• Tolerates, or benefits from, cultivation, browsing pressure, mutilation, fire etc
  • Has high reproductive potential
  • Has propagules that can remain viable for more than one year
Impact outcomes
  • Damaged ecosystem services
  • Ecosystem change/ habitat alteration
  • Negatively impacts agriculture
  • Negatively impacts tourism
  • Reduced amenity values
  • Reduced native biodiversity
Impact mechanisms
  • Competition - monopolizing resources
  • Pest and disease transmission
Likelihood of entry/control
  • Difficult/costly to control

Uses

Top of page P. repens has been widely used as a forage species. Its salt tolerance makes it a useful species for reclaiming saline soils (Ghaly, 2002). It is a source of ethno-medicines in India (Kaushal-Kumar, 2002).

Uses List

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Animal feed, fodder, forage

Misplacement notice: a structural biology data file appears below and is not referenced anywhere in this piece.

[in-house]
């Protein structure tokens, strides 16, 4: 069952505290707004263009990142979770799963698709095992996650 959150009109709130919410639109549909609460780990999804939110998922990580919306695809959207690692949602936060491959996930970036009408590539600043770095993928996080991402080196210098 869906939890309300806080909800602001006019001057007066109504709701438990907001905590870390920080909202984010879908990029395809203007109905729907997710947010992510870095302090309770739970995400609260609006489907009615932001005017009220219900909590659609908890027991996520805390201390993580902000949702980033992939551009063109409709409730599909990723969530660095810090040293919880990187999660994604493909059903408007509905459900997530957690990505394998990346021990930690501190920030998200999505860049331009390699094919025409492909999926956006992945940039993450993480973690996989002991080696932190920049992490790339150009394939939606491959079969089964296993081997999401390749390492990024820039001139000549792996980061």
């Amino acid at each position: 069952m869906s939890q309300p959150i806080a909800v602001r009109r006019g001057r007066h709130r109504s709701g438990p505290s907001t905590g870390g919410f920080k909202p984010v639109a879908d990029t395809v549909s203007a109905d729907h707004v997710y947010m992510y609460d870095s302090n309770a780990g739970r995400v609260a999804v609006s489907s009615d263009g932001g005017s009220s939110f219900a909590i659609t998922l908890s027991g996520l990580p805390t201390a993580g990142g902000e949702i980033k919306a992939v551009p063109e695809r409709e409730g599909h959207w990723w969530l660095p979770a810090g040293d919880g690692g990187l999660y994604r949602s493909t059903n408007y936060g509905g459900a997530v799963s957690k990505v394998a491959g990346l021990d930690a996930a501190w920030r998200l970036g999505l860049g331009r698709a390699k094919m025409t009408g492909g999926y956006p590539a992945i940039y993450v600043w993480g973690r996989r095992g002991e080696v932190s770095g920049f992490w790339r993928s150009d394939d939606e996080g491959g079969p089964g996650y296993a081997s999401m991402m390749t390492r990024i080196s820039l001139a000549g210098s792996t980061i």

• Fodder/animal feed
  • Forage

Environmental

  • Erosion control or dune stabilization

Similarities to Other Species/Conditions

Top of page Not readily confused with other commonly occurring perennial grass weeds but in eastern and southern Africa, a closely related species P. repentellum also occurs, in similar wet habitats. The latter is distinguished by a smaller more delicate habit, and nerveless lower glume. In southern USA, Central and South America, a further closely related species, P. gouini(i), occurs. This is also less robust and almost glabrous. It is not certain to what extent either of these species may also occur as weeds.

Prevention and Control

Top of page Cultural

The use of leguminous smothering crops is important and effective in plantation crops in sufficiently humid climatic conditions, e.g. in oil palm or rubber. In Florida wetlands, maintenance of high water levels favours indigenous species and reduces spread of P. repens (David, 1999).

Mechanical